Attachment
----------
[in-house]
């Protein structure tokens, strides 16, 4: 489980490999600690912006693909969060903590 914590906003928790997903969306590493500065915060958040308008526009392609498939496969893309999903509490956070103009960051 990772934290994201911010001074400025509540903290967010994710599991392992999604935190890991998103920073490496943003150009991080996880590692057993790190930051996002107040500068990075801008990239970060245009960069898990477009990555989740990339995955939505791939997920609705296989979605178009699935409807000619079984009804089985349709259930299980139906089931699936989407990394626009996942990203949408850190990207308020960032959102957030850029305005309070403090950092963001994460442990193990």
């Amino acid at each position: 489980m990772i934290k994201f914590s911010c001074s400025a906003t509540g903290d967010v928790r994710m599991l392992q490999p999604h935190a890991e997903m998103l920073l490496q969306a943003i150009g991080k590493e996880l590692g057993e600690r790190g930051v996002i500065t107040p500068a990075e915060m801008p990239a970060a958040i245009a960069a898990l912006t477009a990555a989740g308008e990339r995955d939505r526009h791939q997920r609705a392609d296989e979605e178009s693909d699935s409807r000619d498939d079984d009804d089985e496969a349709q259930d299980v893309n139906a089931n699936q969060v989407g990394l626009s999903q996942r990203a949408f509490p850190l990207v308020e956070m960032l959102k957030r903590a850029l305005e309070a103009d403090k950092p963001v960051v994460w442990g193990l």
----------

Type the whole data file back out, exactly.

[in-house]
């Protein structure tokens, strides 16, 4: 489980490999600690912006693909969060903590 914590906003928790997903969306590493500065915060958040308008526009392609498939496969893309999903509490956070103009960051 990772934290994201911010001074400025509540903290967010994710599991392992999604935190890991998103920073490496943003150009991080996880590692057993790190930051996002107040500068990075801008990239970060245009960069898990477009990555989740990339995955939505791939997920609705296989979605178009699935409807000619079984009804089985349709259930299980139906089931699936989407990394626009996942990203949408850190990207308020960032959102957030850029305005309070403090950092963001994460442990193990």
């Amino acid at each position: 489980m990772i934290k994201f914590s911010c001074s400025a906003t509540g903290d967010v928790r994710m599991l392992q490999p999604h935190a890991e997903m998103l920073l490496q969306a943003i150009g991080k590493e996880l590692g057993e600690r790190g930051v996002i500065t107040p500068a990075e915060m801008p990239a970060a958040i245009a960069a898990l912006t477009a990555a989740g308008e990339r995955d939505r526009h791939q997920r609705a392609d296989e979605e178009s693909d699935s409807r000619d498939d079984d009804d089985e496969a349709q259930d299980v893309n139906a089931n699936q969060v989407g990394l626009s999903q996942r990203a949408f509490p850190l990207v308020e956070m960032l959102k957030r903590a850029l305005e309070a103009d403090k950092p963001v960051v994460w442990g193990l």